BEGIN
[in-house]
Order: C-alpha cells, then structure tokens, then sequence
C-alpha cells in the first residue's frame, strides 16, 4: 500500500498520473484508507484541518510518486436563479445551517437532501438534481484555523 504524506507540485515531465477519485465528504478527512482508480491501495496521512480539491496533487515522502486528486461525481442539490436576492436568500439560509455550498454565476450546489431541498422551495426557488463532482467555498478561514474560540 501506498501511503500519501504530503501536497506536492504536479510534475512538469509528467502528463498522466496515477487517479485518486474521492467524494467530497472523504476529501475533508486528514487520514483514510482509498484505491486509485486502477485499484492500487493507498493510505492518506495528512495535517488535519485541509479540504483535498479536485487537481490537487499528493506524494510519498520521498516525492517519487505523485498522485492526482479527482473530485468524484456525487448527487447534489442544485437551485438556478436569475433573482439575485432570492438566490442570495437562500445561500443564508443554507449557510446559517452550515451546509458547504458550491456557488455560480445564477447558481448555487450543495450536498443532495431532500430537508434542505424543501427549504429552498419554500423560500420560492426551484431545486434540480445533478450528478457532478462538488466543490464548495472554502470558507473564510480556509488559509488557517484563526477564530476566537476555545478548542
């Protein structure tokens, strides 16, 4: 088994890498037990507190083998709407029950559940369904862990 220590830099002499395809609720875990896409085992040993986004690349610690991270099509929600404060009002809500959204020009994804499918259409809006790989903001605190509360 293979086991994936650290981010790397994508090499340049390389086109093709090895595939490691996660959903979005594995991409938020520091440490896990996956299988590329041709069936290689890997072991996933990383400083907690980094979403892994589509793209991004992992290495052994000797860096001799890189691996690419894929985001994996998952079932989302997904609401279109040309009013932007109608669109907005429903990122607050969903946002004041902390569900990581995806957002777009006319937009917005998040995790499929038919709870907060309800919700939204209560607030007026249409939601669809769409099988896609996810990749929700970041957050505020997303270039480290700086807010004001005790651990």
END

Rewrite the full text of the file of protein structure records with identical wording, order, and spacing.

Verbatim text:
[in-house]
Order: C-alpha cells, then structure tokens, then sequence
C-alpha cells in the first residue's frame, strides 16, 4: 500500500498520473484508507484541518510518486436563479445551517437532501438534481484555523 504524506507540485515531465477519485465528504478527512482508480491501495496521512480539491496533487515522502486528486461525481442539490436576492436568500439560509455550498454565476450546489431541498422551495426557488463532482467555498478561514474560540 501506498501511503500519501504530503501536497506536492504536479510534475512538469509528467502528463498522466496515477487517479485518486474521492467524494467530497472523504476529501475533508486528514487520514483514510482509498484505491486509485486502477485499484492500487493507498493510505492518506495528512495535517488535519485541509479540504483535498479536485487537481490537487499528493506524494510519498520521498516525492517519487505523485498522485492526482479527482473530485468524484456525487448527487447534489442544485437551485438556478436569475433573482439575485432570492438566490442570495437562500445561500443564508443554507449557510446559517452550515451546509458547504458550491456557488455560480445564477447558481448555487450543495450536498443532495431532500430537508434542505424543501427549504429552498419554500423560500420560492426551484431545486434540480445533478450528478457532478462538488466543490464548495472554502470558507473564510480556509488559509488557517484563526477564530476566537476555545478548542
């Protein structure tokens, strides 16, 4: 088994890498037990507190083998709407029950559940369904862990 220590830099002499395809609720875990896409085992040993986004690349610690991270099509929600404060009002809500959204020009994804499918259409809006790989903001605190509360 293979086991994936650290981010790397994508090499340049390389086109093709090895595939490691996660959903979005594995991409938020520091440490896990996956299988590329041709069936290689890997072991996933990383400083907690980094979403892994589509793209991004992992290495052994000797860096001799890189691996690419894929985001994996998952079932989302997904609401279109040309009013932007109608669109907005429903990122607050969903946002004041902390569900990581995806957002777009006319937009917005998040995790499929038919709870907060309800919700939204209560607030007026249409939601669809769409099988896609996810990749929700970041957050505020997303270039480290700086807010004001005790651990």